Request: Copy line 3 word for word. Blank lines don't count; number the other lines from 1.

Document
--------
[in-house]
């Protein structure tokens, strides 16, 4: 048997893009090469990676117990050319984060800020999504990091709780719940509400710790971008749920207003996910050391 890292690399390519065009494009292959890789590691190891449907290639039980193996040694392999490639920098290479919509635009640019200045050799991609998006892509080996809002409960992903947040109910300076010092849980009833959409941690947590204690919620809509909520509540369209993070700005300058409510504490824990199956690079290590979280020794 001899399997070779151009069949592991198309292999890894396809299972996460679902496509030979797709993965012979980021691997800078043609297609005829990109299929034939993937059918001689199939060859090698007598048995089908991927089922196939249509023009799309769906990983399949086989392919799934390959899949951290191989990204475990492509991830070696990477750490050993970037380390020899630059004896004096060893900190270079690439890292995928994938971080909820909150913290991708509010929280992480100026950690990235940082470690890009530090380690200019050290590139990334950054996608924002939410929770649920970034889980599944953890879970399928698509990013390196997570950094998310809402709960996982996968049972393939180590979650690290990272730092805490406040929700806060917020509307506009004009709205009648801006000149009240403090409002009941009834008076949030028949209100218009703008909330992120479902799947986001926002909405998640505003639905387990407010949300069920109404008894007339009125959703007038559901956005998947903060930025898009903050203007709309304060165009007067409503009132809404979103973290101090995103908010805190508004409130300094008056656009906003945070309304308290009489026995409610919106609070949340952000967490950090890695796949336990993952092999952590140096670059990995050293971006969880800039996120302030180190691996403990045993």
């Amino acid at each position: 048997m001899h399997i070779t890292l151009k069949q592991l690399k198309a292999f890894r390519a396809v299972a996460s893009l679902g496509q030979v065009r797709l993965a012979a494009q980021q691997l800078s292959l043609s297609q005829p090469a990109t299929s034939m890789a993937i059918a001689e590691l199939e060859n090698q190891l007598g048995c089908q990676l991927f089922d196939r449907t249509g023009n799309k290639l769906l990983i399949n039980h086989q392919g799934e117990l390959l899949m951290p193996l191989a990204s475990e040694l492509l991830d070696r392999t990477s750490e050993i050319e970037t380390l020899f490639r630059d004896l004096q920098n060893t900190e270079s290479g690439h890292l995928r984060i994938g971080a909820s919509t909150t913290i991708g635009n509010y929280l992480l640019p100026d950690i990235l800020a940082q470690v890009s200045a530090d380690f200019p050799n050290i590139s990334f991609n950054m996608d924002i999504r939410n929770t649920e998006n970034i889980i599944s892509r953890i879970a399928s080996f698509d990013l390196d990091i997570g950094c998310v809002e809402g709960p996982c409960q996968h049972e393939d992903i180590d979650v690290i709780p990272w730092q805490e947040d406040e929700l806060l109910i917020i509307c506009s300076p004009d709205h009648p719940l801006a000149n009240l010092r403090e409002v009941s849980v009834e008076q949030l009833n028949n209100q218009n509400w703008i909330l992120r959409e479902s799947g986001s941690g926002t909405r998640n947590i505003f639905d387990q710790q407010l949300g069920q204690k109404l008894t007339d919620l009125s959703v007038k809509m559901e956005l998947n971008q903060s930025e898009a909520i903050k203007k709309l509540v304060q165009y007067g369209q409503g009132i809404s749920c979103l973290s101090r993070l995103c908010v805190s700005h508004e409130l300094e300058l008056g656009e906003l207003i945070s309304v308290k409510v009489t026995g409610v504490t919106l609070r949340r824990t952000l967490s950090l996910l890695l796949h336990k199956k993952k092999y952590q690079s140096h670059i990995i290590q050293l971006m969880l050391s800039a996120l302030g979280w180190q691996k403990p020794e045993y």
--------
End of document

């Amino acid at each position: 048997m001899h399997i070779t890292l151009k069949q592991l690399k198309a292999f890894r390519a396809v299972a996460s893009l679902g496509q030979v065009r797709l993965a012979a494009q980021q691997l800078s292959l043609s297609q005829p090469a990109t299929s034939m890789a993937i059918a001689e590691l199939e060859n090698q190891l007598g048995c089908q990676l991927f089922d196939r449907t249509g023009n799309k290639l769906l990983i399949n039980h086989q392919g799934e117990l390959l899949m951290p193996l191989a990204s475990e040694l492509l991830d070696r392999t990477s750490e050993i050319e970037t380390l020899f490639r630059d004896l004096q920098n060893t900190e270079s290479g690439h890292l995928r984060i994938g971080a909820s919509t909150t913290i991708g635009n509010y929280l992480l640019p100026d950690i990235l800020a940082q470690v890009s200045a530090d380690f200019p050799n050290i590139s990334f991609n950054m996608d924002i999504r939410n929770t649920e998006n970034i889980i599944s892509r953890i879970a399928s080996f698509d990013l390196d990091i997570g950094c998310v809002e809402g709960p996982c409960q996968h049972e393939d992903i180590d979650v690290i709780p990272w730092q805490e947040d406040e929700l806060l109910i917020i509307c506009s300076p004009d709205h009648p719940l801006a000149n009240l010092r403090e409002v009941s849980v009834e008076q949030l009833n028949n209100q218009n509400w703008i909330l992120r959409e479902s799947g986001s941690g926002t909405r998640n947590i505003f639905d387990q710790q407010l949300g069920q204690k109404l008894t007339d919620l009125s959703v007038k809509m559901e956005l998947n971008q903060s930025e898009a909520i903050k203007k709309l509540v304060q165009y007067g369209q409503g009132i809404s749920c979103l973290s101090r993070l995103c908010v805190s700005h508004e409130l300094e300058l008056g656009e906003l207003i945070s309304v308290k409510v009489t026995g409610v504490t919106l609070r949340r824990t952000l967490s950090l996910l890695l796949h336990k199956k993952k092999y952590q690079s140096h670059i990995i290590q050293l971006m969880l050391s800039a996120l302030g979280w180190q691996k403990p020794e045993y």